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Strange wrinkles on brand new Isaia suit (pictures)

post #1 of 10
Thread Starter 
It's just underneath the pocket (see pictures). I looks like the sewing is just fucked to begin with. Am I wrong?



This is the other side of the jacket

post #2 of 10
Maybe this an example of the dreaded "blown seam" (when a seam us exposed to too much steam, it can theoretically bust out of its ironed-in form). Just guessing though. I assume you tried ironing it?
post #3 of 10
Thread Starter 
I have not tried ironing yet. I'm only 50% sure I won't melt it rendering it unreturnable
post #4 of 10
Quote:
Originally Posted by Manhappenin View Post

I have not tried ironing yet. I'm only 50% sure I won't melt it rendering it unreturnable

Lol What? Nah that won't happen. Mist the area very gently with some water. Lay a thin cotton cloth over it, like a cut-open, old, but clean, 100% cotton T-shirt. Then iron over it with the iron set to the highest heat setting and on 'dry' (no steam). In fact, empty the iron of water first.
post #5 of 10

And please post follow up pictures!

post #6 of 10
Thread Starter 
I will try this and report back tomorrow. Hopefully it works...thank you.

Can I ask one more question since you're the resident expert on just about everything?

I purchased this navy oxxford jacket. It was not advertised as an orphaned suit but now I'm starting to wonder. Any thoughts?

post #7 of 10
It very well could be an orphaned suit jacket. I mean, it might as well be, regardless. But I'm not sure how much that matters. Ostensibly, you knew what it was going to look like before you purchased it. It clearly does not have the typical odd jacket signifiers (patch pockets, double-stiching, etc.). If it was important to have a blazer that is unequivocally a blazer, does it matter if there is a pair of matching pants out there?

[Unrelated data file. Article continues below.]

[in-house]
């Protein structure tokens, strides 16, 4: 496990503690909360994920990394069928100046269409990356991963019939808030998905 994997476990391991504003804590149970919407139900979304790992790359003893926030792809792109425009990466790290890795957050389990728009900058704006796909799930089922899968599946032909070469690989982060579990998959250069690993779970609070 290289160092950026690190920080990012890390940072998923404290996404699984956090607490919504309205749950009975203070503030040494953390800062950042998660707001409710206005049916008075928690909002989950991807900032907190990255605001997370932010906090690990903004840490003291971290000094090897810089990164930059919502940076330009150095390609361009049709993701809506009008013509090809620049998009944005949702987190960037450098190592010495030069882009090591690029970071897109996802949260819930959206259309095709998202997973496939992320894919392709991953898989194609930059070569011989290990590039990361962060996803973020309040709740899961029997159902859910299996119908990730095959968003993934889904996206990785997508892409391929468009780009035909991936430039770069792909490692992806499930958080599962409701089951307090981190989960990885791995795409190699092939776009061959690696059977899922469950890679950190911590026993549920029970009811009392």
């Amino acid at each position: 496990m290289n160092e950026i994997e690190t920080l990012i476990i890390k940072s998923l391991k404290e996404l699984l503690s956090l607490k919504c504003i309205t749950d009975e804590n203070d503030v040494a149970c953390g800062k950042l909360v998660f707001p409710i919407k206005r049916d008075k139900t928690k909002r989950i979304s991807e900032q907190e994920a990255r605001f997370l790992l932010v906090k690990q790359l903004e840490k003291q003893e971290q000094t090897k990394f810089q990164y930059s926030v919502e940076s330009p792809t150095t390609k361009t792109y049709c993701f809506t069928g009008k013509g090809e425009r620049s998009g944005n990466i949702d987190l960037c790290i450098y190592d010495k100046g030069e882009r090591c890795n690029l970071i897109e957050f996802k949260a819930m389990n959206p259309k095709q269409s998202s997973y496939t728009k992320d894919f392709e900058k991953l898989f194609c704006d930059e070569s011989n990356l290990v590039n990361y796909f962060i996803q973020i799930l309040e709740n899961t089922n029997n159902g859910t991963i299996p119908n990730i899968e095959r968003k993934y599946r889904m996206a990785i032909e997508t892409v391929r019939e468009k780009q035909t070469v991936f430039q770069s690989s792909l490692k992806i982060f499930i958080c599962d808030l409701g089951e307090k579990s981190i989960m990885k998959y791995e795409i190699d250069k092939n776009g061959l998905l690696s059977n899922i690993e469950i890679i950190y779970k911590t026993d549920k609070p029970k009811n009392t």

Put another way, if you want a blazer that could only be construed as a blazer, this jacket doesn't cut it--but that has nothing to do with whether it's orphaned. If you just want something wearable as a blazer, this will work, though it is not optimal. I'm assuming the cloth is not super fine. Just swap out the buttons for proper blazer buttons (brown horn or something metal). Also, since the sleeve buttons aren't cut yet, you can further casual-ize the jacket by adding fewer buttons than are typical for a suit jacket. Three or less.
post #8 of 10
Thread Starter 
Thank you. Helpful as always
post #9 of 10
You can try pressing first. Don't spray water or mist directly on the jacket cloth, put the press cloth over the fabric and spray water onto the press cloth then press. Don't dampen the cloth too much. Do not use the highest temperature of heat settings. Set the iron on the press cloth and apply pressure holding the iron in one place. Do not slide the iron back and forth. Hang the jacket and let it dry. Wait to see if the puckers reappear.

Doesn't look like a blown seam as all the puckers are on one side of the seam, not both sides. If the puckering returns there may be fullness on one side of the seam when it was sewn. The solution is to open the seam and sew it again. It is fixable.
post #10 of 10
Quote:
Originally Posted by Manhappenin View Post

I have not tried ironing yet. I'm only 50% sure I won't melt it rendering it unreturnable


Wool does not melt!
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